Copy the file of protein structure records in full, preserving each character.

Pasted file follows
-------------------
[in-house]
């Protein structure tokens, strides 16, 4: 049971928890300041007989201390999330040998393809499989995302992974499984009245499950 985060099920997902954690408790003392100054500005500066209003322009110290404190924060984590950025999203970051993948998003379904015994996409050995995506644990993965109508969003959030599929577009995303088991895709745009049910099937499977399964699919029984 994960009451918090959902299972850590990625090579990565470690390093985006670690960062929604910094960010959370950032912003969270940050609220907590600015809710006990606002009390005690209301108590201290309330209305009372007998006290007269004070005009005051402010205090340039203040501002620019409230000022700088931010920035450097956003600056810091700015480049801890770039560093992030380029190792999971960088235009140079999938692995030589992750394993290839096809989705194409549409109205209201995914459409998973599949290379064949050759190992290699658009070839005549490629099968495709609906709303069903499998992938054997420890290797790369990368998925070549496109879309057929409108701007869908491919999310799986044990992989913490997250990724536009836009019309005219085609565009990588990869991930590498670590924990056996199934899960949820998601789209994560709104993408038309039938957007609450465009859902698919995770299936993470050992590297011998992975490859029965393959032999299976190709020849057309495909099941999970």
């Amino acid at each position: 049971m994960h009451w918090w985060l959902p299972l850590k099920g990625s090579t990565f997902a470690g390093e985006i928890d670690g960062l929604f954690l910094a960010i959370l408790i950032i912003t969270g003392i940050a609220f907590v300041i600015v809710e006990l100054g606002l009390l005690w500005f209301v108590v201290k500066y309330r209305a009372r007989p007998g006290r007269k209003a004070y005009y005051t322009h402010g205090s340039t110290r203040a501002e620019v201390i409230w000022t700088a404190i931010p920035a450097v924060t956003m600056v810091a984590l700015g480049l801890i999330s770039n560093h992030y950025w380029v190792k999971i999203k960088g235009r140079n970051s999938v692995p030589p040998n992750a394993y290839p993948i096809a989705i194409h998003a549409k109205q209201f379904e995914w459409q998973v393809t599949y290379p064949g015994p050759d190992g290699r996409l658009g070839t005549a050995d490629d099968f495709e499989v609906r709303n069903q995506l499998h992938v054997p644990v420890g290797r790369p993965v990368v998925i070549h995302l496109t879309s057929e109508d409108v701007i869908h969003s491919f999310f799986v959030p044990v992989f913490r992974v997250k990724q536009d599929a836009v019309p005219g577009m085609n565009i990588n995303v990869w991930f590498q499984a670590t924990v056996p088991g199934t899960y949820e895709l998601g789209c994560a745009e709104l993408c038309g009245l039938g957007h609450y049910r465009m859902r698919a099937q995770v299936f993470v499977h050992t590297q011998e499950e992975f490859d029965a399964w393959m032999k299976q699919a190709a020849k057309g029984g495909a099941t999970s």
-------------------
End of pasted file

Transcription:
[in-house]
């Protein structure tokens, strides 16, 4: 049971928890300041007989201390999330040998393809499989995302992974499984009245499950 985060099920997902954690408790003392100054500005500066209003322009110290404190924060984590950025999203970051993948998003379904015994996409050995995506644990993965109508969003959030599929577009995303088991895709745009049910099937499977399964699919029984 994960009451918090959902299972850590990625090579990565470690390093985006670690960062929604910094960010959370950032912003969270940050609220907590600015809710006990606002009390005690209301108590201290309330209305009372007998006290007269004070005009005051402010205090340039203040501002620019409230000022700088931010920035450097956003600056810091700015480049801890770039560093992030380029190792999971960088235009140079999938692995030589992750394993290839096809989705194409549409109205209201995914459409998973599949290379064949050759190992290699658009070839005549490629099968495709609906709303069903499998992938054997420890290797790369990368998925070549496109879309057929409108701007869908491919999310799986044990992989913490997250990724536009836009019309005219085609565009990588990869991930590498670590924990056996199934899960949820998601789209994560709104993408038309039938957007609450465009859902698919995770299936993470050992590297011998992975490859029965393959032999299976190709020849057309495909099941999970």
């Amino acid at each position: 049971m994960h009451w918090w985060l959902p299972l850590k099920g990625s090579t990565f997902a470690g390093e985006i928890d670690g960062l929604f954690l910094a960010i959370l408790i950032i912003t969270g003392i940050a609220f907590v300041i600015v809710e006990l100054g606002l009390l005690w500005f209301v108590v201290k500066y309330r209305a009372r007989p007998g006290r007269k209003a004070y005009y005051t322009h402010g205090s340039t110290r203040a501002e620019v201390i409230w000022t700088a404190i931010p920035a450097v924060t956003m600056v810091a984590l700015g480049l801890i999330s770039n560093h992030y950025w380029v190792k999971i999203k960088g235009r140079n970051s999938v692995p030589p040998n992750a394993y290839p993948i096809a989705i194409h998003a549409k109205q209201f379904e995914w459409q998973v393809t599949y290379p064949g015994p050759d190992g290699r996409l658009g070839t005549a050995d490629d099968f495709e499989v609906r709303n069903q995506l499998h992938v054997p644990v420890g290797r790369p993965v990368v998925i070549h995302l496109t879309s057929e109508d409108v701007i869908h969003s491919f999310f799986v959030p044990v992989f913490r992974v997250k990724q536009d599929a836009v019309p005219g577009m085609n565009i990588n995303v990869w991930f590498q499984a670590t924990v056996p088991g199934t899960y949820e895709l998601g789209c994560a745009e709104l993408c038309g009245l039938g957007h609450y049910r465009m859902r698919a099937q995770v299936f993470v499977h050992t590297q011998e499950e992975f490859d029965a399964w393959m032999k299976q699919a190709a020849k057309g029984g495909a099941t999970s």